UFC's 'Ultimate Fighter' live and kicking

UFC president Dana White announces a multi-year, multi-platform

UFC president Dana White announces a multi-year, multi-platform agreement between Ultimate Fighting Championship and Fox Media Group, at a news conference at Fox Studios in Los Angeles. (Aug. 18, 2011) (Credit: AP)

Mark La Monica

Mark La Monica Mark La Monica

Mark La Monica is the deputy sports editor for cross

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Watching the UFC on three new networks will take little more than updating the DVR to get used to when the world's top mixed martial arts promotion debuts on Fox in November.

But what you'll be watching the following spring will require a recalibrated mindset. During last week's announcement that the UFC and Fox agreed on a seven-year deal, the principals involved revealed quite a few changes to its flagship series, "The Ultimate Fighter."

To borrow the catchphrase of UFC octagon announcer Bruce Buffer, "We are live!"

Gone are the six weeks of shooting the season and the subsequent weeks of editing. Gone is having the season "in the can," to use industryspeak. And gone are the groans of those who understand and acknowledge that after 13 seasons, the format on Spike had grown more stale than a bag of hot dogs buns left on top of the refrigerator for three months.

"We had been kicking this idea of going live for a while, and when we started talking to Fox and FX, we pitched them on that concept," UFC CEO Lorenzo Fertitta told Newsday. "They loved it. They bit on it right away, thought it was some groundbreaking ideas. Definitely a way to breathe new life into a reality series that's going into its 14th cycle now. It's time to change things up."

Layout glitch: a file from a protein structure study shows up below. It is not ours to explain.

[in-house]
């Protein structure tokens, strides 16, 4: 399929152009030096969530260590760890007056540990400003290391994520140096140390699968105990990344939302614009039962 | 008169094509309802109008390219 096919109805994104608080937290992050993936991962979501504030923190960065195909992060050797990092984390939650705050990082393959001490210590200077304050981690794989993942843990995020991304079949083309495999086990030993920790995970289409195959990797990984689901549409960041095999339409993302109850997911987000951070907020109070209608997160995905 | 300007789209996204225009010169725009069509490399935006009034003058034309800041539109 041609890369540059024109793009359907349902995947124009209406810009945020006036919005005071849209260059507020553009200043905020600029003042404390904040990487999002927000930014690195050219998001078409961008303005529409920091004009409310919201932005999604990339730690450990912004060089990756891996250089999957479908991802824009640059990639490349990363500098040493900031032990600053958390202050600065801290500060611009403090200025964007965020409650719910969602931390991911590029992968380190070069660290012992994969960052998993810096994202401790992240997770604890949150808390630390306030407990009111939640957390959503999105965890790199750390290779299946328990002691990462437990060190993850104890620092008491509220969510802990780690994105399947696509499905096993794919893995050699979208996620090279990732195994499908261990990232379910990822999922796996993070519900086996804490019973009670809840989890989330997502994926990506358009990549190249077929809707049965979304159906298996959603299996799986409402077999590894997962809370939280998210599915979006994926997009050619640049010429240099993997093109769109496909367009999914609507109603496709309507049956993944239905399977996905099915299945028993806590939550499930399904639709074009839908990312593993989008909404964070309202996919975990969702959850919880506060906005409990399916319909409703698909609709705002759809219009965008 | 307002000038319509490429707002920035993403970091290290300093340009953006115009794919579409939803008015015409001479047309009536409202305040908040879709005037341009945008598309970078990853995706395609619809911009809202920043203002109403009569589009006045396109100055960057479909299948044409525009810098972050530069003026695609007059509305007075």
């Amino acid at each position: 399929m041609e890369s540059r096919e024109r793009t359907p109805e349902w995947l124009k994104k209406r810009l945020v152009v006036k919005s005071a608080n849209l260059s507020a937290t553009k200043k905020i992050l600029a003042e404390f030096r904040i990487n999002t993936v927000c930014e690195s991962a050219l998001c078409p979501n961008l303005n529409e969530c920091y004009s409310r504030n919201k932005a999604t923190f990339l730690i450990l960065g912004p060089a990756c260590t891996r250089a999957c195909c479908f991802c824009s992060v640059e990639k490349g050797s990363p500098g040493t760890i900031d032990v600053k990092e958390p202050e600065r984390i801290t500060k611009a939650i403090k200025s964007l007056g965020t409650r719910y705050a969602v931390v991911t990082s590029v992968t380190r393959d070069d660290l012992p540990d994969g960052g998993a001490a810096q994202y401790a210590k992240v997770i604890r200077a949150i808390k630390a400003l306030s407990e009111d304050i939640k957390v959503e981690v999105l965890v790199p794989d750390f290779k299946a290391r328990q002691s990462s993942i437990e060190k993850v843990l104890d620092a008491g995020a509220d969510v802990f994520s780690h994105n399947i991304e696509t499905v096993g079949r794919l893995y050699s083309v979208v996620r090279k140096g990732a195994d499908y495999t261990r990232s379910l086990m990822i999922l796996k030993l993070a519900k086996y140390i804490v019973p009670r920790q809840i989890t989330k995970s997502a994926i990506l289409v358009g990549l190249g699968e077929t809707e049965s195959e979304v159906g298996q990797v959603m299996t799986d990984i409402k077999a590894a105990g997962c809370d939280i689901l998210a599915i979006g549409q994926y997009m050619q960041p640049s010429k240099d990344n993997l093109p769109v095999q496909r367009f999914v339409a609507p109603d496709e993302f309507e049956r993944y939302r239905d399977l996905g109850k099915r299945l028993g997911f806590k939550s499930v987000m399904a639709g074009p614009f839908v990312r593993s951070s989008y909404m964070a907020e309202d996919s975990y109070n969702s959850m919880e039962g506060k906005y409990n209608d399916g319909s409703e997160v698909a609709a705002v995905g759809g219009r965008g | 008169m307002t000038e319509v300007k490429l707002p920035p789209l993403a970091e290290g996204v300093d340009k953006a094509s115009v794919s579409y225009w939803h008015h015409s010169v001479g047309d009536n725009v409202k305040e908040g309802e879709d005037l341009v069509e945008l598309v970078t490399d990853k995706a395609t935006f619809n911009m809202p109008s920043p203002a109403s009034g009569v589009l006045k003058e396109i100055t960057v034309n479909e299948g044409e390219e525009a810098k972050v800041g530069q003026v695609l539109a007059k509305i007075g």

The 14th season, which was shot in June and early July, premieres Sept. 21 on Spike in the same format at the previous 13. Yawn.

Fertitta said all the details have not been worked out yet, but the plan is to film and edit the reality portion of the show in the days leading up to the fight, then air the fight live Friday night on FX.

"The public likes to see things unfold in front of their eyes," Fertitta said. "So taking what we know is a successful reality format, condensing that with a time frame of when it happens so it's more real-time, almost like an 'HBO 24/7' or what they're doing on Showtime with the San Francisco Giants ['The Season'], and then leading into a live fight. We think it's kind of a groundbreaking idea. It definitely has its challenges, though."

As the Internet evolved, programmers learned to deliver information such as stock quotes and sports scores and breaking news in real time. This is that evolution for UFC. It's a way to inject interest into a reality fighting show where the winner gets a UFC contract . . . and half the other contestants wind up fighting in the UFC shortly thereafter.

The suspense was gone. Ratings dropped to franchise lows in Season 13, and averaged around 1.2 million an episode. The "Eh" factor set in among fans of the sport in regards to the show where MMA prospects all live in the same house, talk trash to each other, get mad at each other, attempt dumb pranks they think are original, and oh yeah, train in one of two teams coached by a UFC fighter who will then fight the other coach on a pay-per-view card at season's end. It was as formulaic as a chemistry textbook.

It became more interesting and exciting to learn who would coach the next season of "The Ultimate Fighter" rather than who would fight on next week's episode.

Well, Fertitta and the UFC fixed that, too.

Fans will have an opportunity to vote on which fighters they want to see the following week. It has not been decided yet, Fertitta said, exactly how the American people's votes will be counted.

"We also like the dynamics with the coaches and the strategies behind what they're trying to do," Fertitta said.

The Season 15 coaches, whoever they may be, will face a strategy unlike anyone before them. As they're coaching fighters through a 13-week series, they'll have to worry about their own fight against the opposing coach in Week 14 (or some time close to it). No more shooting in advance, then having plenty of time to do your own thing.

"The cool thing is when you're actually filming the show, the tension really increases over time," Fertitta said. "So I think the tension and the stress and all the things that get under their skin are going to be happening right then. They're not going to have four months to go home and chill out."